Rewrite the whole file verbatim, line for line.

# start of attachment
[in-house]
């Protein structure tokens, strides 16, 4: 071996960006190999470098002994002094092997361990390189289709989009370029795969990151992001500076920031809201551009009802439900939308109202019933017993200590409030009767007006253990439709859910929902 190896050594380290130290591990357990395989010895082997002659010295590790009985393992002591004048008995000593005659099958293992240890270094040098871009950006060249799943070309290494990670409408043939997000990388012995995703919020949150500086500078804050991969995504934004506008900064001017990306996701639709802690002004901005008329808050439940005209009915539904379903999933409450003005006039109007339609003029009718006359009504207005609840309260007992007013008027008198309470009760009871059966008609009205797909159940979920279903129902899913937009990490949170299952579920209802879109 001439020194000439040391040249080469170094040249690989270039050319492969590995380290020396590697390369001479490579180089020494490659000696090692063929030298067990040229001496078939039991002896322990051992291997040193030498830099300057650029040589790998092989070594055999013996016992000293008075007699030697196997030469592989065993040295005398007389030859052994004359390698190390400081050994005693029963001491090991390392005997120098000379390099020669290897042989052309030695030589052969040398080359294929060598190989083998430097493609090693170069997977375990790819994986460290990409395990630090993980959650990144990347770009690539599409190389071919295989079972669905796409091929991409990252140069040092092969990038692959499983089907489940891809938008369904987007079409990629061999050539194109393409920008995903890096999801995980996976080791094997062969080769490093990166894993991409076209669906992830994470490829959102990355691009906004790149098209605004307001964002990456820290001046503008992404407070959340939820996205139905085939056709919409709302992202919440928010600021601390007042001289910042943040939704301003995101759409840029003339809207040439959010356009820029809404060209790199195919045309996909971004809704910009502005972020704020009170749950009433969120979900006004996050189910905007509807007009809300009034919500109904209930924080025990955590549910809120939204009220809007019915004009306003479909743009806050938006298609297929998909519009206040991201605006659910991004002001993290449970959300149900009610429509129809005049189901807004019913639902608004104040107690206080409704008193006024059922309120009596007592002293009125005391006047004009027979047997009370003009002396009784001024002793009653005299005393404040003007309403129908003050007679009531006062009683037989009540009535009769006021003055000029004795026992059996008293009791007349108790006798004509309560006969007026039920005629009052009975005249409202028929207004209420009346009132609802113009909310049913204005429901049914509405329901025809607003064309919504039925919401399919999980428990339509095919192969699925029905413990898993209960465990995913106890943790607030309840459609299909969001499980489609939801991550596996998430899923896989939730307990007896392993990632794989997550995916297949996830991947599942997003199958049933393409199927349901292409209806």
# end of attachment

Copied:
[in-house]
């Protein structure tokens, strides 16, 4: 071996960006190999470098002994002094092997361990390189289709989009370029795969990151992001500076920031809201551009009802439900939308109202019933017993200590409030009767007006253990439709859910929902 190896050594380290130290591990357990395989010895082997002659010295590790009985393992002591004048008995000593005659099958293992240890270094040098871009950006060249799943070309290494990670409408043939997000990388012995995703919020949150500086500078804050991969995504934004506008900064001017990306996701639709802690002004901005008329808050439940005209009915539904379903999933409450003005006039109007339609003029009718006359009504207005609840309260007992007013008027008198309470009760009871059966008609009205797909159940979920279903129902899913937009990490949170299952579920209802879109 001439020194000439040391040249080469170094040249690989270039050319492969590995380290020396590697390369001479490579180089020494490659000696090692063929030298067990040229001496078939039991002896322990051992291997040193030498830099300057650029040589790998092989070594055999013996016992000293008075007699030697196997030469592989065993040295005398007389030859052994004359390698190390400081050994005693029963001491090991390392005997120098000379390099020669290897042989052309030695030589052969040398080359294929060598190989083998430097493609090693170069997977375990790819994986460290990409395990630090993980959650990144990347770009690539599409190389071919295989079972669905796409091929991409990252140069040092092969990038692959499983089907489940891809938008369904987007079409990629061999050539194109393409920008995903890096999801995980996976080791094997062969080769490093990166894993991409076209669906992830994470490829959102990355691009906004790149098209605004307001964002990456820290001046503008992404407070959340939820996205139905085939056709919409709302992202919440928010600021601390007042001289910042943040939704301003995101759409840029003339809207040439959010356009820029809404060209790199195919045309996909971004809704910009502005972020704020009170749950009433969120979900006004996050189910905007509807007009809300009034919500109904209930924080025990955590549910809120939204009220809007019915004009306003479909743009806050938006298609297929998909519009206040991201605006659910991004002001993290449970959300149900009610429509129809005049189901807004019913639902608004104040107690206080409704008193006024059922309120009596007592002293009125005391006047004009027979047997009370003009002396009784001024002793009653005299005393404040003007309403129908003050007679009531006062009683037989009540009535009769006021003055000029004795026992059996008293009791007349108790006798004509309560006969007026039920005629009052009975005249409202028929207004209420009346009132609802113009909310049913204005429901049914509405329901025809607003064309919504039925919401399919999980428990339509095919192969699925029905413990898993209960465990995913106890943790607030309840459609299909969001499980489609939801991550596996998430899923896989939730307990007896392993990632794989997550995916297949996830991947599942997003199958049933393409199927349901292409209806």